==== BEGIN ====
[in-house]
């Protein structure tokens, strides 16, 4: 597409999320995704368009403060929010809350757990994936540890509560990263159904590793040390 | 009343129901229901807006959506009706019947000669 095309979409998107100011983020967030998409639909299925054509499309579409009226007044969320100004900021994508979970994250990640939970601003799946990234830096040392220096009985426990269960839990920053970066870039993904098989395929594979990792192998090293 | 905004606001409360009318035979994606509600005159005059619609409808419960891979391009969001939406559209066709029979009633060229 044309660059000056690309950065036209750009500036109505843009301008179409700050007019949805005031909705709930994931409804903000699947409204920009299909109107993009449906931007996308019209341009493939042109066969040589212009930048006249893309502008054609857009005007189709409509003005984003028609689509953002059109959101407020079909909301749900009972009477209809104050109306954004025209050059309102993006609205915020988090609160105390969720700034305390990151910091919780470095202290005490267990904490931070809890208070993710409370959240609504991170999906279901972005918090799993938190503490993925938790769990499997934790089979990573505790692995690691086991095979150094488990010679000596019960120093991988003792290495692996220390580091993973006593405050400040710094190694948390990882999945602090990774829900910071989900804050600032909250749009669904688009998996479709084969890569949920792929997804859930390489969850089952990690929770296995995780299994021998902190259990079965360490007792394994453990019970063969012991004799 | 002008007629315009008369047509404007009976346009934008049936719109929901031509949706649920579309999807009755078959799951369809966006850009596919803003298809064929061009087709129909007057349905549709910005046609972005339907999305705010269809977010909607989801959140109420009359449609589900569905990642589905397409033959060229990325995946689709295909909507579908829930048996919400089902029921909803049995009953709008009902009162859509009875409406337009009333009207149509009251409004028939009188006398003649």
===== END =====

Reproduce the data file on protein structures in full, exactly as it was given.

[in-house]
């Protein structure tokens, strides 16, 4: 597409999320995704368009403060929010809350757990994936540890509560990263159904590793040390 | 009343129901229901807006959506009706019947000669 095309979409998107100011983020967030998409639909299925054509499309579409009226007044969320100004900021994508979970994250990640939970601003799946990234830096040392220096009985426990269960839990920053970066870039993904098989395929594979990792192998090293 | 905004606001409360009318035979994606509600005159005059619609409808419960891979391009969001939406559209066709029979009633060229 044309660059000056690309950065036209750009500036109505843009301008179409700050007019949805005031909705709930994931409804903000699947409204920009299909109107993009449906931007996308019209341009493939042109066969040589212009930048006249893309502008054609857009005007189709409509003005984003028609689509953002059109959101407020079909909301749900009972009477209809104050109306954004025209050059309102993006609205915020988090609160105390969720700034305390990151910091919780470095202290005490267990904490931070809890208070993710409370959240609504991170999906279901972005918090799993938190503490993925938790769990499997934790089979990573505790692995690691086991095979150094488990010679000596019960120093991988003792290495692996220390580091993973006593405050400040710094190694948390990882999945602090990774829900910071989900804050600032909250749009669904688009998996479709084969890569949920792929997804859930390489969850089952990690929770296995995780299994021998902190259990079965360490007792394994453990019970063969012991004799 | 002008007629315009008369047509404007009976346009934008049936719109929901031509949706649920579309999807009755078959799951369809966006850009596919803003298809064929061009087709129909007057349905549709910005046609972005339907999305705010269809977010909607989801959140109420009359449609589900569905990642589905397409033959060229990325995946689709295909909507579908829930048996919400089902029921909803049995009953709008009902009162859509009875409406337009009333009207149509009251409004028939009188006398003649």